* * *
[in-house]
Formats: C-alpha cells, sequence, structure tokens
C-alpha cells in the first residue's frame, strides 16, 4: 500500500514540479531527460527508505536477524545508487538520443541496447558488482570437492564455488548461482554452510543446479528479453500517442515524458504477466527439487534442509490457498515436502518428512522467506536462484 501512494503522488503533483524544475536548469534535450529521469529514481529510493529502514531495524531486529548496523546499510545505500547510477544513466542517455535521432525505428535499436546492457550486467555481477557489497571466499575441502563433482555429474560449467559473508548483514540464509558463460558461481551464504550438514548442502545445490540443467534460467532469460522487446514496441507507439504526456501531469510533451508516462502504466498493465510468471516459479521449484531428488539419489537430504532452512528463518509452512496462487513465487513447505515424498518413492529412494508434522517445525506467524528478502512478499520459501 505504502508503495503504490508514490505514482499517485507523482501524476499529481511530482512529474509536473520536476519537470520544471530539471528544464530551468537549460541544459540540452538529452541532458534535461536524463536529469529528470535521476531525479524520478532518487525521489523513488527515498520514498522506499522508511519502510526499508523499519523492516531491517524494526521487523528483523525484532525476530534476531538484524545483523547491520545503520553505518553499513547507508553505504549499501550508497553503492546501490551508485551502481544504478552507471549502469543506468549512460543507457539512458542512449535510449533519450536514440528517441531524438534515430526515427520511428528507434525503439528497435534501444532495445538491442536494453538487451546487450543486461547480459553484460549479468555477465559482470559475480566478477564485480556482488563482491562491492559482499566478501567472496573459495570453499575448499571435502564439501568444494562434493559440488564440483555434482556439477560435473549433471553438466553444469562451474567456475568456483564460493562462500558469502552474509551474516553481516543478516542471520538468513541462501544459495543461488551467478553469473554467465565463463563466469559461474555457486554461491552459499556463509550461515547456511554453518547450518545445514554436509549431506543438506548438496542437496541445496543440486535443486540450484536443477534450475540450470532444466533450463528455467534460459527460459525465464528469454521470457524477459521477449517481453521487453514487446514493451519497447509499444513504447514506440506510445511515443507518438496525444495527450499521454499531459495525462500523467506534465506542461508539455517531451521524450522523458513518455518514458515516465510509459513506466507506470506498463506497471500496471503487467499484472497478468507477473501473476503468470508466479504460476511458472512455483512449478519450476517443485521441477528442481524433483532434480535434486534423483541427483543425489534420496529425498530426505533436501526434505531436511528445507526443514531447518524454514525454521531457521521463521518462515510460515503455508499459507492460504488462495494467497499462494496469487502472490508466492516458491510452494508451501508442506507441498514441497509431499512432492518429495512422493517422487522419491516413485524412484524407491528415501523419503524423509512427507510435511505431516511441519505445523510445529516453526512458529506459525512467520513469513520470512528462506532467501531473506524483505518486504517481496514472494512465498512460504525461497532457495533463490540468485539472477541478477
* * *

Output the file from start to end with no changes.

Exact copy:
[in-house]
Formats: C-alpha cells, sequence, structure tokens
C-alpha cells in the first residue's frame, strides 16, 4: 500500500514540479531527460527508505536477524545508487538520443541496447558488482570437492564455488548461482554452510543446479528479453500517442515524458504477466527439487534442509490457498515436502518428512522467506536462484 501512494503522488503533483524544475536548469534535450529521469529514481529510493529502514531495524531486529548496523546499510545505500547510477544513466542517455535521432525505428535499436546492457550486467555481477557489497571466499575441502563433482555429474560449467559473508548483514540464509558463460558461481551464504550438514548442502545445490540443467534460467532469460522487446514496441507507439504526456501531469510533451508516462502504466498493465510468471516459479521449484531428488539419489537430504532452512528463518509452512496462487513465487513447505515424498518413492529412494508434522517445525506467524528478502512478499520459501 505504502508503495503504490508514490505514482499517485507523482501524476499529481511530482512529474509536473520536476519537470520544471530539471528544464530551468537549460541544459540540452538529452541532458534535461536524463536529469529528470535521476531525479524520478532518487525521489523513488527515498520514498522506499522508511519502510526499508523499519523492516531491517524494526521487523528483523525484532525476530534476531538484524545483523547491520545503520553505518553499513547507508553505504549499501550508497553503492546501490551508485551502481544504478552507471549502469543506468549512460543507457539512458542512449535510449533519450536514440528517441531524438534515430526515427520511428528507434525503439528497435534501444532495445538491442536494453538487451546487450543486461547480459553484460549479468555477465559482470559475480566478477564485480556482488563482491562491492559482499566478501567472496573459495570453499575448499571435502564439501568444494562434493559440488564440483555434482556439477560435473549433471553438466553444469562451474567456475568456483564460493562462500558469502552474509551474516553481516543478516542471520538468513541462501544459495543461488551467478553469473554467465565463463563466469559461474555457486554461491552459499556463509550461515547456511554453518547450518545445514554436509549431506543438506548438496542437496541445496543440486535443486540450484536443477534450475540450470532444466533450463528455467534460459527460459525465464528469454521470457524477459521477449517481453521487453514487446514493451519497447509499444513504447514506440506510445511515443507518438496525444495527450499521454499531459495525462500523467506534465506542461508539455517531451521524450522523458513518455518514458515516465510509459513506466507506470506498463506497471500496471503487467499484472497478468507477473501473476503468470508466479504460476511458472512455483512449478519450476517443485521441477528442481524433483532434480535434486534423483541427483543425489534420496529425498530426505533436501526434505531436511528445507526443514531447518524454514525454521531457521521463521518462515510460515503455508499459507492460504488462495494467497499462494496469487502472490508466492516458491510452494508451501508442506507441498514441497509431499512432492518429495512422493517422487522419491516413485524412484524407491528415501523419503524423509512427507510435511505431516511441519505445523510445529516453526512458529506459525512467520513469513520470512528462506532467501531473506524483505518486504517481496514472494512465498512460504525461497532457495533463490540468485539472477541478477